In Australia, we call it de-facto (partner). And this is what it involves: you live together, are in a relationship but not married. I just checked with a colleague and samboer cannot refer to flatmate (it does indeed imply a relationship)


Citizenship & Immigration Canada states that a common-law partner refers to a person who is living in a conjugal relationship with another person (opposite or same sex), and has done so continuously for a period of at least one year.

But I like the Norwegian one-word description. :-D


don't see why the chuckling. In English though it is more common just to use the word partner rather than cohabitant etc.And in UK English partner is often used in the sense of Samboer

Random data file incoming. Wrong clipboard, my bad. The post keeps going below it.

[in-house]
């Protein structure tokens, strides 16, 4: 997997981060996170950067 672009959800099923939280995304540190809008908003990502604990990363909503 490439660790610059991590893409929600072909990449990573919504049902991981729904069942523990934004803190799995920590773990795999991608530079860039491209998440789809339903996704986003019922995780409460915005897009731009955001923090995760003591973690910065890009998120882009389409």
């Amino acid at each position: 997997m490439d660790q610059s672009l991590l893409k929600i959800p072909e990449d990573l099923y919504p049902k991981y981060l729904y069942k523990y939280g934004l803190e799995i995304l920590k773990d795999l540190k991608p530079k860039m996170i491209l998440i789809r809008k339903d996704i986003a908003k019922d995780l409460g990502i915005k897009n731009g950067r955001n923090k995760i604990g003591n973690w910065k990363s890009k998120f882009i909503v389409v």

But partners do not necessary have to live together, do they?


In the US, common law husband/wife has a very specific legal definition that doesn't occur in all states and requires a specific length of cohabitation (I've generally heard 7 years, but again, that may vary). I've lived with my partner for almost five years and i wouldn't call him my common law husband. I generally call him my partner, but that still has some connotations of homosexual partnership. US English is just terribly awkward in this regard, even though it's a fairly common relationship arrangement.